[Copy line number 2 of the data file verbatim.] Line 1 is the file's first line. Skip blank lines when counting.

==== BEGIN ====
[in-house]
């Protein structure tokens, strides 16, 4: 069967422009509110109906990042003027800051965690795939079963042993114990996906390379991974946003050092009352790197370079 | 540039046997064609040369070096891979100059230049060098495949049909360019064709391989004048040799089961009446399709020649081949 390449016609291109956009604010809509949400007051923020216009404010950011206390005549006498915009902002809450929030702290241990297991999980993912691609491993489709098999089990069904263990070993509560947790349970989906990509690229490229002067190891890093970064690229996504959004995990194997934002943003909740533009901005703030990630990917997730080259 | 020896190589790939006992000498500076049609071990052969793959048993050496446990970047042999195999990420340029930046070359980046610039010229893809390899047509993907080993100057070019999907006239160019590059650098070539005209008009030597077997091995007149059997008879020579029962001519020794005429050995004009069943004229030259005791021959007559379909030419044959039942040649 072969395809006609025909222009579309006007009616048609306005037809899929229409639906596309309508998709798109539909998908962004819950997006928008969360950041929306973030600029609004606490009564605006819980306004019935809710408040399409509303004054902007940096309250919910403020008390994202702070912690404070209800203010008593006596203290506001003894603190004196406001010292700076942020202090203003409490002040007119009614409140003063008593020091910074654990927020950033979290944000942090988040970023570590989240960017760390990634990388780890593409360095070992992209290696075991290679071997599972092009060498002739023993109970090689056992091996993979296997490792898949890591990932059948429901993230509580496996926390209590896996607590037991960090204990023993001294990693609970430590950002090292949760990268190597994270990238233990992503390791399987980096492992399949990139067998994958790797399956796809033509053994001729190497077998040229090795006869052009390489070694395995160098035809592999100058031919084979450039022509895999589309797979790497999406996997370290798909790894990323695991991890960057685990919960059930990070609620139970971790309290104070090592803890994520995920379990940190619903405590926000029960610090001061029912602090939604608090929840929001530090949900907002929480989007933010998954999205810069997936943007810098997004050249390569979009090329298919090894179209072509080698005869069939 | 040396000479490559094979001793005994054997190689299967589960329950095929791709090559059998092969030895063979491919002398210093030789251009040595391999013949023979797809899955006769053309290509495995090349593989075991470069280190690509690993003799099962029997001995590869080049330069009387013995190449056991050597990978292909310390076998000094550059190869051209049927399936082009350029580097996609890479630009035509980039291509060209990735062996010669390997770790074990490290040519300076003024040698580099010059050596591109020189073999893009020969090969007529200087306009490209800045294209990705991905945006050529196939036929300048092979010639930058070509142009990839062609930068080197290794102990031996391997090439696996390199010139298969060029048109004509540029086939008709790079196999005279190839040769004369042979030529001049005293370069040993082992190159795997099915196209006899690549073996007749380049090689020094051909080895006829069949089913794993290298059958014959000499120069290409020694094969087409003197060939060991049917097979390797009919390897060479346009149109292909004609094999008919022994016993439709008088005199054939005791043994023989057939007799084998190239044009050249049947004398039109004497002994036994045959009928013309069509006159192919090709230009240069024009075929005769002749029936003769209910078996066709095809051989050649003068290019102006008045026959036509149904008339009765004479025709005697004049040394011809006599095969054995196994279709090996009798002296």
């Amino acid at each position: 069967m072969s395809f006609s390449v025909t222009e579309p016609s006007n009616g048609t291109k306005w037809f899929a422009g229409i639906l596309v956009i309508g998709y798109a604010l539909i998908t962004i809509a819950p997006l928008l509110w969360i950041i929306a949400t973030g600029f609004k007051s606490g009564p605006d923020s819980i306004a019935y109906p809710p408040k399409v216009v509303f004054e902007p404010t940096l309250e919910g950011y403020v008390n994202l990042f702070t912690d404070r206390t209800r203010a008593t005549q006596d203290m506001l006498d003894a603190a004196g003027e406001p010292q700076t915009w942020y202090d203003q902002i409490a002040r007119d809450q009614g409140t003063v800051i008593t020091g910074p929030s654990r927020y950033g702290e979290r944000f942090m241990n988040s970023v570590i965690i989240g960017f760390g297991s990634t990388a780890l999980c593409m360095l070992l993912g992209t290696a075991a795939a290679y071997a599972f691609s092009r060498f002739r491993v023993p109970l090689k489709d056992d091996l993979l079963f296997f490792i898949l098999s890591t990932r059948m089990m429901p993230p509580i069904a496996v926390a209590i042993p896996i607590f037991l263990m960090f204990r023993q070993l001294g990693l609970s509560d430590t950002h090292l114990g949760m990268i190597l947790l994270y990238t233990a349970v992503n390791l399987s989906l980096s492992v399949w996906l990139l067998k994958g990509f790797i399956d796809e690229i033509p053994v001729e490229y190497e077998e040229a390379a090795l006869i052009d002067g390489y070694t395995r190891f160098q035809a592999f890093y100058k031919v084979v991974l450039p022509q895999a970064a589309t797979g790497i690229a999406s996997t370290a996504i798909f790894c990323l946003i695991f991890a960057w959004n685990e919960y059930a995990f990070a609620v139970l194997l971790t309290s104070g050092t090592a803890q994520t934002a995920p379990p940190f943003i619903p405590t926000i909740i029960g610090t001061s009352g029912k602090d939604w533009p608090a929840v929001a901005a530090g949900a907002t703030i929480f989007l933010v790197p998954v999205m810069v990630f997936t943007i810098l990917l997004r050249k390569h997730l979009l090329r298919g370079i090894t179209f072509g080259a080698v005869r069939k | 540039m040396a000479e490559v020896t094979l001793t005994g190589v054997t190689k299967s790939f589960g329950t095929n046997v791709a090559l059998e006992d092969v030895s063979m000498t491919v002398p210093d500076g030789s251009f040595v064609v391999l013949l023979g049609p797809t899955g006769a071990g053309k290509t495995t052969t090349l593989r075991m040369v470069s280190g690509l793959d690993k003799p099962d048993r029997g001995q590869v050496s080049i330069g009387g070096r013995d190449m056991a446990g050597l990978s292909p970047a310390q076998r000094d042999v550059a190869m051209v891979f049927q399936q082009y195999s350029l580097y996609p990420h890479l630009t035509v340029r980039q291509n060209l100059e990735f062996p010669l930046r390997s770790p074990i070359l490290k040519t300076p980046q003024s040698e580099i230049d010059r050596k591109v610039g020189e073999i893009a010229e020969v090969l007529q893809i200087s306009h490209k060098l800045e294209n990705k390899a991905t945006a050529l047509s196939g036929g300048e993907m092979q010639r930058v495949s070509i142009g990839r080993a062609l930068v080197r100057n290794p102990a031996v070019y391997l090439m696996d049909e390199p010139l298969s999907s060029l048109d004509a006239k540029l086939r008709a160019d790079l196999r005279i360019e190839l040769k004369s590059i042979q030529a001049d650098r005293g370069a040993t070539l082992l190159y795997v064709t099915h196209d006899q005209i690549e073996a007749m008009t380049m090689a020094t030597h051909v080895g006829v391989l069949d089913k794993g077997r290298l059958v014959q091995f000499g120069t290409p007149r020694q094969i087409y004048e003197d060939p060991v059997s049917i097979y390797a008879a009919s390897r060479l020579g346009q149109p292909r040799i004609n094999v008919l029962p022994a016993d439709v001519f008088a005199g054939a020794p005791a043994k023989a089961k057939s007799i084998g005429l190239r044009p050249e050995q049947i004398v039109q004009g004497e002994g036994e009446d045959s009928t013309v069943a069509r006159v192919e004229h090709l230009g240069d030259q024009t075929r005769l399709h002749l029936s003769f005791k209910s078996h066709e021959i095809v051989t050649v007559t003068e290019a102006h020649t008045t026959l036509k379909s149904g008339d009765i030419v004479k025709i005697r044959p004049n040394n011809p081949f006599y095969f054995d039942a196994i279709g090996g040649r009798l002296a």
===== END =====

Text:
């Protein structure tokens, strides 16, 4: 069967422009509110109906990042003027800051965690795939079963042993114990996906390379991974946003050092009352790197370079 | 540039046997064609040369070096891979100059230049060098495949049909360019064709391989004048040799089961009446399709020649081949 390449016609291109956009604010809509949400007051923020216009404010950011206390005549006498915009902002809450929030702290241990297991999980993912691609491993489709098999089990069904263990070993509560947790349970989906990509690229490229002067190891890093970064690229996504959004995990194997934002943003909740533009901005703030990630990917997730080259 | 020896190589790939006992000498500076049609071990052969793959048993050496446990970047042999195999990420340029930046070359980046610039010229893809390899047509993907080993100057070019999907006239160019590059650098070539005209008009030597077997091995007149059997008879020579029962001519020794005429050995004009069943004229030259005791021959007559379909030419044959039942040649 072969395809006609025909222009579309006007009616048609306005037809899929229409639906596309309508998709798109539909998908962004819950997006928008969360950041929306973030600029609004606490009564605006819980306004019935809710408040399409509303004054902007940096309250919910403020008390994202702070912690404070209800203010008593006596203290506001003894603190004196406001010292700076942020202090203003409490002040007119009614409140003063008593020091910074654990927020950033979290944000942090988040970023570590989240960017760390990634990388780890593409360095070992992209290696075991290679071997599972092009060498002739023993109970090689056992091996993979296997490792898949890591990932059948429901993230509580496996926390209590896996607590037991960090204990023993001294990693609970430590950002090292949760990268190597994270990238233990992503390791399987980096492992399949990139067998994958790797399956796809033509053994001729190497077998040229090795006869052009390489070694395995160098035809592999100058031919084979450039022509895999589309797979790497999406996997370290798909790894990323695991991890960057685990919960059930990070609620139970971790309290104070090592803890994520995920379990940190619903405590926000029960610090001061029912602090939604608090929840929001530090949900907002929480989007933010998954999205810069997936943007810098997004050249390569979009090329298919090894179209072509080698005869069939 | 040396000479490559094979001793005994054997190689299967589960329950095929791709090559059998092969030895063979491919002398210093030789251009040595391999013949023979797809899955006769053309290509495995090349593989075991470069280190690509690993003799099962029997001995590869080049330069009387013995190449056991050597990978292909310390076998000094550059190869051209049927399936082009350029580097996609890479630009035509980039291509060209990735062996010669390997770790074990490290040519300076003024040698580099010059050596591109020189073999893009020969090969007529200087306009490209800045294209990705991905945006050529196939036929300048092979010639930058070509142009990839062609930068080197290794102990031996391997090439696996390199010139298969060029048109004509540029086939008709790079196999005279190839040769004369042979030529001049005293370069040993082992190159795997099915196209006899690549073996007749380049090689020094051909080895006829069949089913794993290298059958014959000499120069290409020694094969087409003197060939060991049917097979390797009919390897060479346009149109292909004609094999008919022994016993439709008088005199054939005791043994023989057939007799084998190239044009050249049947004398039109004497002994036994045959009928013309069509006159192919090709230009240069024009075929005769002749029936003769209910078996066709095809051989050649003068290019102006008045026959036509149904008339009765004479025709005697004049040394011809006599095969054995196994279709090996009798002296």